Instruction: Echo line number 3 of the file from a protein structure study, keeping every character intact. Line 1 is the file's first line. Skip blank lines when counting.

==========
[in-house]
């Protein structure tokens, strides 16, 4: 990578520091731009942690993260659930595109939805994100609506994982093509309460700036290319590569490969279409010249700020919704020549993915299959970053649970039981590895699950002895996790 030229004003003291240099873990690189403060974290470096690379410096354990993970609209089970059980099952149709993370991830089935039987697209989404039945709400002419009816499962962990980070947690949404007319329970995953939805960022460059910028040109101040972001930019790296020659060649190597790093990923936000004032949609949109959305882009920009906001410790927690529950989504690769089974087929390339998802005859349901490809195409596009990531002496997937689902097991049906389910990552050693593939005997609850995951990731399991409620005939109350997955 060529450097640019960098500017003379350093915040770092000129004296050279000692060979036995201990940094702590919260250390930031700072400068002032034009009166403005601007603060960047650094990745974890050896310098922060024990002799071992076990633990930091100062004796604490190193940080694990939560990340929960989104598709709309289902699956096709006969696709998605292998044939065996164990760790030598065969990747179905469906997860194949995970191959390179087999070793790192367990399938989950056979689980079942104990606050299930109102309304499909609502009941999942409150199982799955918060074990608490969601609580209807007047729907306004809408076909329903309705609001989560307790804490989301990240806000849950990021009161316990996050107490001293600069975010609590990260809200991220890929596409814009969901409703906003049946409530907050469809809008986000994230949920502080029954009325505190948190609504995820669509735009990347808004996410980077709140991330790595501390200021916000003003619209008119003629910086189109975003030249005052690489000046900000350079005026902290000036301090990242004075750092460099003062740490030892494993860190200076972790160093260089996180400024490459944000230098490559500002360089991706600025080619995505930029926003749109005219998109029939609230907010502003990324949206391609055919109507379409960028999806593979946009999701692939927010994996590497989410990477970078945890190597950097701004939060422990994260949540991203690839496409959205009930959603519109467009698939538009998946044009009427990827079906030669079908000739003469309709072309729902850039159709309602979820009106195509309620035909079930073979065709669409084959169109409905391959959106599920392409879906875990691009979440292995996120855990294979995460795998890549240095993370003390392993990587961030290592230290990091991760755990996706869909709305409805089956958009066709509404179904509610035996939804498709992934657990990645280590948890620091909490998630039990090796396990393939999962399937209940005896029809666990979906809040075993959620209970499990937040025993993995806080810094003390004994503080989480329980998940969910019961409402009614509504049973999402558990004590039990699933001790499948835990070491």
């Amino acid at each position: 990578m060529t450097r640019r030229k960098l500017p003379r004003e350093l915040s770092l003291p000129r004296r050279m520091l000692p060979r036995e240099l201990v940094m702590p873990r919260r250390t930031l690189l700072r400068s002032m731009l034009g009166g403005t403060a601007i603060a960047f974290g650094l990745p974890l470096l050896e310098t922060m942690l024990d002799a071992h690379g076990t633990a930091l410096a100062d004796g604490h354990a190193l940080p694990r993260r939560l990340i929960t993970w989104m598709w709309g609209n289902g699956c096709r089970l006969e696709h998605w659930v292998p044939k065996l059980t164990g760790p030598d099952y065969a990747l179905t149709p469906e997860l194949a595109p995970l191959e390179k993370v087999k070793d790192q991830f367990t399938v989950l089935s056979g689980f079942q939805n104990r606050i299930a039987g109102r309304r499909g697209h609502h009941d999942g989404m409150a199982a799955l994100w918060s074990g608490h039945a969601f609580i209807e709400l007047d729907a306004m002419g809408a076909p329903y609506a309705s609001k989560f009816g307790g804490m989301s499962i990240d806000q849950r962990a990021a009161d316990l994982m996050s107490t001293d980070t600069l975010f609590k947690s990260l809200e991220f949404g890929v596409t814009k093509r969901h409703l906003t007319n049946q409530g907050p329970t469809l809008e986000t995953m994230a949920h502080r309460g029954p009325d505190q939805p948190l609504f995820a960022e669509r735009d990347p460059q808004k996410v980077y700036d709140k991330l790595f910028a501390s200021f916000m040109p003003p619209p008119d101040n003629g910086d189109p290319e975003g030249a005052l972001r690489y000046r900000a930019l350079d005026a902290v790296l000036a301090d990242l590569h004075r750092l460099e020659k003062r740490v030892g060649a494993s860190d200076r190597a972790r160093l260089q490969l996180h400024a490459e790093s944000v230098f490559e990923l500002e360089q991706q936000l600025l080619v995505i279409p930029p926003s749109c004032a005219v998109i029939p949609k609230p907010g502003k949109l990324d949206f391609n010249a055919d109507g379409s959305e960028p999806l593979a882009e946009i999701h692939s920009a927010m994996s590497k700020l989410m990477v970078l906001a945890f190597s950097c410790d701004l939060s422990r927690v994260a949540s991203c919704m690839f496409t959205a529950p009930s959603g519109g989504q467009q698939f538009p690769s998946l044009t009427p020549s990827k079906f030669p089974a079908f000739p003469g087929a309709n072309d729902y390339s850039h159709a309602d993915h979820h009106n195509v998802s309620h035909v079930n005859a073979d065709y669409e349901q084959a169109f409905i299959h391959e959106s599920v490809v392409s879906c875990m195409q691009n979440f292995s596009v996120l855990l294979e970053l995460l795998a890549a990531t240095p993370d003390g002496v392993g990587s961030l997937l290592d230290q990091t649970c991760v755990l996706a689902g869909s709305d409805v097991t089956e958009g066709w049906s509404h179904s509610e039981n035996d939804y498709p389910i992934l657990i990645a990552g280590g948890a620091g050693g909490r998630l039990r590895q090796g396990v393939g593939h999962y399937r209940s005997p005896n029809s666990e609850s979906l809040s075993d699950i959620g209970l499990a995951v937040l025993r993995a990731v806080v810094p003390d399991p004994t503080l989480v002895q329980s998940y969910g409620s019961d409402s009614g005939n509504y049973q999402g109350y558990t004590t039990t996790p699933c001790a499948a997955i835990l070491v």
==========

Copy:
């Amino acid at each position: 990578m060529t450097r640019r030229k960098l500017p003379r004003e350093l915040s770092l003291p000129r004296r050279m520091l000692p060979r036995e240099l201990v940094m702590p873990r919260r250390t930031l690189l700072r400068s002032m731009l034009g009166g403005t403060a601007i603060a960047f974290g650094l990745p974890l470096l050896e310098t922060m942690l024990d002799a071992h690379g076990t633990a930091l410096a100062d004796g604490h354990a190193l940080p694990r993260r939560l990340i929960t993970w989104m598709w709309g609209n289902g699956c096709r089970l006969e696709h998605w659930v292998p044939k065996l059980t164990g760790p030598d099952y065969a990747l179905t149709p469906e997860l194949a595109p995970l191959e390179k993370v087999k070793d790192q991830f367990t399938v989950l089935s056979g689980f079942q939805n104990r606050i299930a039987g109102r309304r499909g697209h609502h009941d999942g989404m409150a199982a799955l994100w918060s074990g608490h039945a969601f609580i209807e709400l007047d729907a306004m002419g809408a076909p329903y609506a309705s609001k989560f009816g307790g804490m989301s499962i990240d806000q849950r962990a990021a009161d316990l994982m996050s107490t001293d980070t600069l975010f609590k947690s990260l809200e991220f949404g890929v596409t814009k093509r969901h409703l906003t007319n049946q409530g907050p329970t469809l809008e986000t995953m994230a949920h502080r309460g029954p009325d505190q939805p948190l609504f995820a960022e669509r735009d990347p460059q808004k996410v980077y700036d709140k991330l790595f910028a501390s200021f916000m040109p003003p619209p008119d101040n003629g910086d189109p290319e975003g030249a005052l972001r690489y000046r900000a930019l350079d005026a902290v790296l000036a301090d990242l590569h004075r750092l460099e020659k003062r740490v030892g060649a494993s860190d200076r190597a972790r160093l260089q490969l996180h400024a490459e790093s944000v230098f490559e990923l500002e360089q991706q936000l600025l080619v995505i279409p930029p926003s749109c004032a005219v998109i029939p949609k609230p907010g502003k949109l990324d949206f391609n010249a055919d109507g379409s959305e960028p999806l593979a882009e946009i999701h692939s920009a927010m994996s590497k700020l989410m990477v970078l906001a945890f190597s950097c410790d701004l939060s422990r927690v994260a949540s991203c919704m690839f496409t959205a529950p009930s959603g519109g989504q467009q698939f538009p690769s998946l044009t009427p020549s990827k079906f030669p089974a079908f000739p003469g087929a309709n072309d729902y390339s850039h159709a309602d993915h979820h009106n195509v998802s309620h035909v079930n005859a073979d065709y669409e349901q084959a169109f409905i299959h391959e959106s599920v490809v392409s879906c875990m195409q691009n979440f292995s596009v996120l855990l294979e970053l995460l795998a890549a990531t240095p993370d003390g002496v392993g990587s961030l997937l290592d230290q990091t649970c991760v755990l996706a689902g869909s709305d409805v097991t089956e958009g066709w049906s509404h179904s509610e039981n035996d939804y498709p389910i992934l657990i990645a990552g280590g948890a620091g050693g909490r998630l039990r590895q090796g396990v393939g593939h999962y399937r209940s005997p005896n029809s666990e609850s979906l809040s075993d699950i959620g209970l499990a995951v937040l025993r993995a990731v806080v810094p003390d399991p004994t503080l989480v002895q329980s998940y969910g409620s019961d409402s009614g005939n509504y049973q999402g109350y558990t004590t039990t996790p699933c001790a499948a997955i835990l070491v």